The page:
Clayton Diesel Locomotive No12
The loco was overhauled in 1996/7, being de-gauged to 2’ in the process. The cab, which although built by Clayton, was of poor design was by then in poor condition and was scrapped. The rest of the loco was in generally good condition and the restoration was mainly a case of straightening panels and repainting. Upon completion the loco was put into store as by then the owner had moved and for a time had no Railway to take it to. In August 2005 it was moved to Leadhills Railway where it ran properly for the first time in 11 years.
The loco is a standard Clayton Tunnelling type loco, the engine is a Deutz F4L912W, 4 cylinder air cooled diesel producing 55hp. The loco is not flame proof (i.e. it is unsuitable for gassy mines or tunnels) and is fitted with a 12v conventional electrical system. The engine drives a hydraulic pump which in turn drives a hydraulic motor attached to the leading worm type axle. A short prop shaft passes the drive to the trailing axle. This transmission provides full speed control from zero to about 9mph, in both directions. It also provides full braking, by retarding the loco against the engine. For parking purposes only there is a drum brake fitted to the input shaft of the trailing axle.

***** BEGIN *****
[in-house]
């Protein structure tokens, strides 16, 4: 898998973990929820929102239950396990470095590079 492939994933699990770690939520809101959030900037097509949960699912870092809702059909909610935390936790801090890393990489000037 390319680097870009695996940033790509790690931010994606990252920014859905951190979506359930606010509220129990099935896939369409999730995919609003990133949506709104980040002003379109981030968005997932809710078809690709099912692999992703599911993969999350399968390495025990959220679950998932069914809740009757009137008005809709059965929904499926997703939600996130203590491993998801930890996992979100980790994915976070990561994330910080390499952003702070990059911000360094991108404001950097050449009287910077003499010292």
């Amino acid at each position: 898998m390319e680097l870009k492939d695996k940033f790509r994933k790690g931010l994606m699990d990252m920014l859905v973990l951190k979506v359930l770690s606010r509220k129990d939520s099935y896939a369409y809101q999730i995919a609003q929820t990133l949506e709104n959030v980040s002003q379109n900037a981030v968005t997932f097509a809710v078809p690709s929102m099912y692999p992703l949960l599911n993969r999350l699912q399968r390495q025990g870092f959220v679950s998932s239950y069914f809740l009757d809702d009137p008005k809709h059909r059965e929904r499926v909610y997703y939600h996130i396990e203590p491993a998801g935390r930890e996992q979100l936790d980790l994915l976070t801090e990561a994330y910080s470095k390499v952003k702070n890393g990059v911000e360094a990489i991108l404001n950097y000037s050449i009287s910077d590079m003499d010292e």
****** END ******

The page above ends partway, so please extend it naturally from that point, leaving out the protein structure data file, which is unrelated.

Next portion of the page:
A feature of these locos is that the axles are quite long and the wheels can be positioned with spacer rings to set the gauge to anything from 24” to 36” simply by changing the position of the rings in front of and behind the wheel. The wheel and rings are secured to the axle by a massive nyloc nut. Sanding gear is fitted, consisting of a rocking sandbox between the wheels controlled by a lever in the cab. To allow operation on various weights of track there are 2t of steel plate ballast weights in the side boxes ahead of the leading axle and in the cab floor. With ballast, as the loco is currently, the weight is 8t, without it is 6t. With the full ballast the tractive effort is approx 2000kg.
This loco was fitted with Allen type couplings from new and will retain these at Leadhills. The only major departures from the original design by Clayton is that the loco will be provided with a compressed air system to enable it to work passenger trains as required and a spring applied, air release system will be added to the existing parking brake to aid its operation.
Although this particular loco is now 27 years old the type is still being built by Clayton, it is now available with a range of 4 and 6 cylinder engines with powers up to 78hp and also hydrokinetic transmissions and even radio remote control !
Mennock Diesel Locomotive No10
It weighs twelve tonnes and is 4.98m long, 1.2m wide and is 1.6m high to the top of the bonnet.
It is fitted with all kinds of warning devices and fail safe systems. This locomotive was part of a fleet of five locomotives forming a hire fleet for Hunslet.
They were used on the Jubilee Line extension in London where each locomotive was named after children at local schools. This locomotive was known as Eileen. Most of our locomotives are named after local Scottish rivers.